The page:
who never really worked before work. I was able to be responsible and it gave me back some peace of mind.” He’s since moved on to become the Doe Fund’s senior director of community improvement projects, where he spends 12-hour days overseeing operations and serving as a role model for other trainees. “November, I’ll be working here 20 years, and I didn’t forget where I came from, who I was, and where I could’ve been if the Doe Fund didn’t take me when they did,” Trotta said. When asked about the impact of losing Doe Fund ser vices in a broad swath of Ma nhatta n, he said it would be two-fold: “It impacts helping a lot more men like myself to become productive members of society. And I think it hurts the residents and businesses in the neighborhood, not having the men in blue out there sweeping their streets and being ambassadors.”

Housing Authority, which maintains the nation’s largest public housing program. Early in the town hall, the mayor plugged his plan to consolidate homeless shelter beds from hundreds of hotels and apartments into 90 city-designated shelters, but no one asked him about that plan. Johnson is a co-sponsor of

legislation that seems at odds with the de Blasio plan that would site shelters in the communities from which people enter the shelter system. Proponents of the Council alternative argue their proposal would spread shelters more “equitably” across the city. De Blasio also advocated for his

“mansion tax” — a 2.5 percent tax on the sale of homes $2 million or higher. The city’s Office of Management and Budget estimates it could net $336 million in the fiscal years 2018, according to the New York Post. That tax would come on top of a 1 percent tax levied by the state since the late 1980s on home sales of $1 million or more.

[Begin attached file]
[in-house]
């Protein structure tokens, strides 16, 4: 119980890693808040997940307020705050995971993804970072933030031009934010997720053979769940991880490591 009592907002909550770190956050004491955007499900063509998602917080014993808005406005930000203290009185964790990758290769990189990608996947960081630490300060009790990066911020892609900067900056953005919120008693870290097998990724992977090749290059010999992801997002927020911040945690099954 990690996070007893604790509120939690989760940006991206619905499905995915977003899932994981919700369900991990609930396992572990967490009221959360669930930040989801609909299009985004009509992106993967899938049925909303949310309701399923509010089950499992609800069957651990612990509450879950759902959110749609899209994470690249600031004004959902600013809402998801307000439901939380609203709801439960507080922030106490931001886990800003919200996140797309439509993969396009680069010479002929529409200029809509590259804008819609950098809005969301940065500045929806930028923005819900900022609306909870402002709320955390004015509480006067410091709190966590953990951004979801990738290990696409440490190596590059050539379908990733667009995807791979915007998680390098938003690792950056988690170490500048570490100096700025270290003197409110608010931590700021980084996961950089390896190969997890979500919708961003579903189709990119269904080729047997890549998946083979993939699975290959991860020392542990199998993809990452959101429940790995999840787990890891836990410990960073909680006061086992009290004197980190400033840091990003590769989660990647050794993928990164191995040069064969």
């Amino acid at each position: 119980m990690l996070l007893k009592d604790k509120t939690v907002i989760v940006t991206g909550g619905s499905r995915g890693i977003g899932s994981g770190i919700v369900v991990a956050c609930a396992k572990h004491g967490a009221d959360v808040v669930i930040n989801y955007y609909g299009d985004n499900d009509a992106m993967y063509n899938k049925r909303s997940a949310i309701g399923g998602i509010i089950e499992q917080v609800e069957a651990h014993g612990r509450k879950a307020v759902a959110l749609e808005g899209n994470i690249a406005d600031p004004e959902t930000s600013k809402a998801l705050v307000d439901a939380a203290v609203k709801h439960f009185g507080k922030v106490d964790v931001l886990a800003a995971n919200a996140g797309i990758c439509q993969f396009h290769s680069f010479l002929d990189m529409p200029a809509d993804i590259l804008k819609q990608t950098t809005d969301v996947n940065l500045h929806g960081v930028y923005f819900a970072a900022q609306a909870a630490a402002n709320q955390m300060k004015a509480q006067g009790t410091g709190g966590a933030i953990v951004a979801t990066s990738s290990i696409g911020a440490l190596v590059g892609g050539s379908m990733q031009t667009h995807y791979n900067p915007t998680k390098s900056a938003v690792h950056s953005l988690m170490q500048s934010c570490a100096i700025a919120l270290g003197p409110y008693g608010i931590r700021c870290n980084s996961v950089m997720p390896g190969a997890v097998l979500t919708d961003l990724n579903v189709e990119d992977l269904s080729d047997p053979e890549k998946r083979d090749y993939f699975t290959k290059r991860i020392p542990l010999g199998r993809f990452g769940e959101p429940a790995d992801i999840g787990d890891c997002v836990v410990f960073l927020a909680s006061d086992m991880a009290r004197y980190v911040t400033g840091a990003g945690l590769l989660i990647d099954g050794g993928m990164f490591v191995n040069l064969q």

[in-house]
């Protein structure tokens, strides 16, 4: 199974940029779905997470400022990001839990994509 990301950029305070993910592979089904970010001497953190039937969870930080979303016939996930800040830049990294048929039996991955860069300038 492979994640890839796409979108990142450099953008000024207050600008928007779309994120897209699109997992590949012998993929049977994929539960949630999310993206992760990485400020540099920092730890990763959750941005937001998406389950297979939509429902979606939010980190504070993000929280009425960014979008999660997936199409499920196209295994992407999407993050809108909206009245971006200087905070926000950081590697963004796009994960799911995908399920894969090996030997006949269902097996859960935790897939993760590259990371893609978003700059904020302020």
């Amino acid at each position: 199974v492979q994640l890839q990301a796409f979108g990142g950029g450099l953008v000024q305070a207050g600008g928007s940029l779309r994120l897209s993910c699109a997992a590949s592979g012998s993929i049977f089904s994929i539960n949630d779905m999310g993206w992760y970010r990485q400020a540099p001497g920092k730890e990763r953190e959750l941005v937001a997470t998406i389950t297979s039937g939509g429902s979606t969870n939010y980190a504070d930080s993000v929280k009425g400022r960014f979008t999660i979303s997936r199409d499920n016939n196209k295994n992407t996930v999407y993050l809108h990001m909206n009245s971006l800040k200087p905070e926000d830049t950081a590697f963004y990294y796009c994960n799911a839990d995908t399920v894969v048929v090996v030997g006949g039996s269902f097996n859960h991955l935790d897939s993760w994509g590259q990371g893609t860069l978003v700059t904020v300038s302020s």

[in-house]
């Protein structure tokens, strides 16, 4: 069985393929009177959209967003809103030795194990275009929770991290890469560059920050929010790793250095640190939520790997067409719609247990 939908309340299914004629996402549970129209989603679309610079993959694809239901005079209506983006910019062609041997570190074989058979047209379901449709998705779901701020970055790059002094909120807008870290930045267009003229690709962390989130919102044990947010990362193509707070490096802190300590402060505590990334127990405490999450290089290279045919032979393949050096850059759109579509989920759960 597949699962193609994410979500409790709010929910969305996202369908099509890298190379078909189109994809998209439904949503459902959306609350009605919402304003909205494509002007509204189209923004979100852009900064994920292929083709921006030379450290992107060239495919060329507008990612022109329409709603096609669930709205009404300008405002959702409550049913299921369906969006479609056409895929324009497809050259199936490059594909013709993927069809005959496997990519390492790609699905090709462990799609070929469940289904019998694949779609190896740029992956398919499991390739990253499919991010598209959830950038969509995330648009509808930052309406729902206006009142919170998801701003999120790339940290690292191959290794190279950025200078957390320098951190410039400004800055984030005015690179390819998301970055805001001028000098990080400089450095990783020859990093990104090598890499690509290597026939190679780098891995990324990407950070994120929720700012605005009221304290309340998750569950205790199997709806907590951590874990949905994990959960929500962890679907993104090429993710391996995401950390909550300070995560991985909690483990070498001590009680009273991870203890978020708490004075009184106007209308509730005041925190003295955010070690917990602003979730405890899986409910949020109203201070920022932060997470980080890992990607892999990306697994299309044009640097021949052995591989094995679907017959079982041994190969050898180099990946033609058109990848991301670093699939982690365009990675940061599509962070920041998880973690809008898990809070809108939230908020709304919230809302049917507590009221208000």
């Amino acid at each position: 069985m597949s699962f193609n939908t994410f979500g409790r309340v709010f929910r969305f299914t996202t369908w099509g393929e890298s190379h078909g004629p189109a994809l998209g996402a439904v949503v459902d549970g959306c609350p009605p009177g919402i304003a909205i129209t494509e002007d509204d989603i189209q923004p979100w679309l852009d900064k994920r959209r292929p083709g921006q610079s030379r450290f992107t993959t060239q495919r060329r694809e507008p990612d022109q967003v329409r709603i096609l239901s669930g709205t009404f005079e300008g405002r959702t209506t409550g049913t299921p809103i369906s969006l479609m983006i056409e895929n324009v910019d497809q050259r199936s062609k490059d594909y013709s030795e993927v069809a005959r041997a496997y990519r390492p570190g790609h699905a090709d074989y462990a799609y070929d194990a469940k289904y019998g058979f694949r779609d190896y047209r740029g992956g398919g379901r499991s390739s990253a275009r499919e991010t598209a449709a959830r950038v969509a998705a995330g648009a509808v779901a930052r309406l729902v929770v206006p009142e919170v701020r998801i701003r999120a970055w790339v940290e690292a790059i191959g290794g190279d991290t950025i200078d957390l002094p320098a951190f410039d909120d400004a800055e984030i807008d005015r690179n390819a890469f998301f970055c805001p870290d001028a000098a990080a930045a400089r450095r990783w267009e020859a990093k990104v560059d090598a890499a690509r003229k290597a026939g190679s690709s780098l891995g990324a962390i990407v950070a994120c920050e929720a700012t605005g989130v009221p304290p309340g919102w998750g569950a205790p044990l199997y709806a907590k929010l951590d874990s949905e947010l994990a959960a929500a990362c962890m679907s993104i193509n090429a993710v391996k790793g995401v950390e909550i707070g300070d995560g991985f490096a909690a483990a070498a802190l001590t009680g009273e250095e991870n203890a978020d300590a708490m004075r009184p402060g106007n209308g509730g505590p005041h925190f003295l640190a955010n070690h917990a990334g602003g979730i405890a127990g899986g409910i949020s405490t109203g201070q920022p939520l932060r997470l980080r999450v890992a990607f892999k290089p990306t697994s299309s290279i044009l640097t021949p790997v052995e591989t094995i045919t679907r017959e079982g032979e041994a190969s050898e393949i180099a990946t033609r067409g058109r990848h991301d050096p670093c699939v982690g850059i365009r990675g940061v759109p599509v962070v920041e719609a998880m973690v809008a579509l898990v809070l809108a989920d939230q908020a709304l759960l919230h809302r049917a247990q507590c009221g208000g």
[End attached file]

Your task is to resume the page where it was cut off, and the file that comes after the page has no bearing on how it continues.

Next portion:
March 23 – April 5, 2017 | ManhattanExpressNews.nyc


ADVERTORIAL

TOP DRIVER DISTRACTIONS Using mobile phones Leading the list of the top distractions behind the wheel are mobile phones. Phones now do more than just place calls, and drivers often cannot pull away from their phones, even when driving. According to the California Department of Motor Vehicles, studies have shown that driving performance is lowered and the level of distraction is higher for drivers who are heavily engaged in cell

phone conversations. The use of a hands-free device does not lower distraction levels. The percentage of vehicle crashes and nearcrashes attributed to dialing is nearly identical to the number associated with talking or listening.

Daydreaming Many people will admit to daydreaming behind the wheel or looking at a person or object outside of the car for too long. Per-

ManhattanExpressNews.nyc | March 23 – April 5, 2017

haps they’re checking out a house in a new neighborhood or thought they saw someone they knew on the street corner. It can be easy to veer into the direction your eyes are focused, causing an accident. In addition to trying to stay focused on the road, some drivers prefer the help of lane departure warning systems.

Eating Those who haven’t quite mastered walking and

chewing gum at the same time may want to avoid eating while driving. The majority of foods require a person’s hands to be taken off of the wheel and their eyes to be diverted from the road. Reaching in the back seat to share some French fries with the kids is also distracting. Try to eat meals before getting in the car. For those who must snack while en route, take a moment to pull over at

a rest area and spend 10 minutes snacking there before resuming the trip.

Reading Glancing at an advertisement, updating a Facebook status or reading a book are all activities that should be avoided when driving. Even pouring over a traffic map or consulting the digital display of a GPS system can be distracting.

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Away With Escapism:

Whitney Biennial 2017 BY STEPHANIE BUHMANN

M